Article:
How Bull Markets Work

It has been some time since I have had to deal with an overbought Bull Market, so I thought it would be a good time to revisit this opportunity. The grand super-cycle Bull Market lasted from 1974 to 2000, and the only remembrance is how wonderful those years were with less stress. That is a misconception, as glorious as it was in hind-sight it was filled with stress and fear. In fact there were many times during this period that like today the investor bought bonds or gold or whatever seemed risk-free. Investors did not even become convinced that stocks were a good investment until sometime after 1994-95.

Since I started in this business, I soon realized by that my so called experts were always going to be part of the problem citing worries at market bottoms and rewards at market tops. Being an amateur market historian I figured very early in my career that buying when the public is most depressed and sell when they are the most euphoric. It soon became very clear that market bottoms were formed by psychology and is the most reliable measure. So as we worry about taxes, debt payments, U.S treasury downgrades budgets, politics, fiscal cliff, etc, BULL MARKETS DON’T END UNTIL MONETARY CONDITIONS MOVE TO THAT STAGE WHERE THE BULL MATKET LOSES ITS NEEDED FUEL.

Therefore, even if the market is a little overbought here markets can stay overbought for a long time and trying to market time an entry point reminds me of the old saying “a fool and his money are soon separated”. Valuations of stock prices are still cheap and our analysis produced a 22% undervaluation based on historic conditions.

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About billriley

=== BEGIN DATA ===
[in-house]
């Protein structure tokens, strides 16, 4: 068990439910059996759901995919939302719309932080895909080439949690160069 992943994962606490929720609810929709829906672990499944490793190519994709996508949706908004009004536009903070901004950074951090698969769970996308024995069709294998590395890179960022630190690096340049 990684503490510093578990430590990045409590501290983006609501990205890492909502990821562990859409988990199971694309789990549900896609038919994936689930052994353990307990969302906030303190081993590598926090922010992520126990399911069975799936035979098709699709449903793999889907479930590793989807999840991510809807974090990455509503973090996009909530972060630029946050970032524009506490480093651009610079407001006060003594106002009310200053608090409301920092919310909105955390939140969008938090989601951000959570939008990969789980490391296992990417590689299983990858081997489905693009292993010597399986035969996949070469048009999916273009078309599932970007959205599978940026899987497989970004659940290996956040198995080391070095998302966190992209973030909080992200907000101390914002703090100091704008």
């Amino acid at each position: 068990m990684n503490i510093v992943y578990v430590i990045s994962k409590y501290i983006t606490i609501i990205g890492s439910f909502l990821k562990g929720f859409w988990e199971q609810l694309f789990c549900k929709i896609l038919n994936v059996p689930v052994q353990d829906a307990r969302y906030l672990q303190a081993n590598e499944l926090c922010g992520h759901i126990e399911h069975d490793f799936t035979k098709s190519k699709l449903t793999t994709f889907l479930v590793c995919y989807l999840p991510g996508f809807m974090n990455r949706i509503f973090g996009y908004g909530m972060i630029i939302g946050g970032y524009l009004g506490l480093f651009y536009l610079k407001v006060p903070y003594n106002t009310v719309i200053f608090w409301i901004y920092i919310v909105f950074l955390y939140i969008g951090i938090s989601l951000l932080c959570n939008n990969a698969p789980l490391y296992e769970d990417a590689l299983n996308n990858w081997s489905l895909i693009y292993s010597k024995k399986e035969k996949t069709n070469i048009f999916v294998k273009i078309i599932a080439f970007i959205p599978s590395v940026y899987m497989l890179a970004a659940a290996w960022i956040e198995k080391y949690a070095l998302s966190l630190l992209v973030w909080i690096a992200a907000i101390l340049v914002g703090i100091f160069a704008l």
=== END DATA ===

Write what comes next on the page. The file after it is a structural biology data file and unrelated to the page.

Chief Executive Officer, Chief Compliance Officer A co-founder and shareholder, William Riley is a 33 year industry veteran, who observed, many years ago, that over time institutional investors typically outperform individual investors while accepting less risk. In his role as Chief Executive Officer, Bill works tirelessly to make the wealth management strategies used by the world’s wealthiest families and largest institutions available to our firm’s individual clients. Bill combines fundamental and technical analysis to minimize investment portfolio risk and maximize potential returns. He uses a variety of non-correlated asset classes, including alternative investments, to minimize portfolio volatility and seek absolute returns in down or flat markets. Finally, Bill believes in a comprehensive approach to wealth management that fully coordinates and seamlessly integrates portfolio management, risk management and asset protection, trust, estate, tax and charitable planning. Prior to co-founding Riley Wealth Management ,LLC, Bill held management positions at Merrill Lynch, UBS, Raymond James, Paine Webber and J.C. Bradford. Bill founded Fort Worth branches for Raymond James and J.C. Bradford. Prior to entering the financial services industry, Bill ran his families closely held businesses. Bill’s experience operating family businesses combined with his wealth management experience makes him uniquely qualified to advise entrepreneurs and business owners on a variety of matters including complex and sensitive issues relating to business succession. Bill’s degrees and designations included a Masters Degree in Business Administration (MBA), the Chartered Financial Consultant designation (ChFC), the Chartered Life Underwriter designation (CLU) and the Wealth Management Specialist designation (WMS). A Fort Worth native, Bill is a TCU alum and active in many civic and charitable organizations. Bill and his wife, Marsha, now reside in Colleyville, and they have four grown children and four grandchildren. When he is not working on portfolios or studying financial markets, Bill can be found on the golf courses of Ridglea Country Club.
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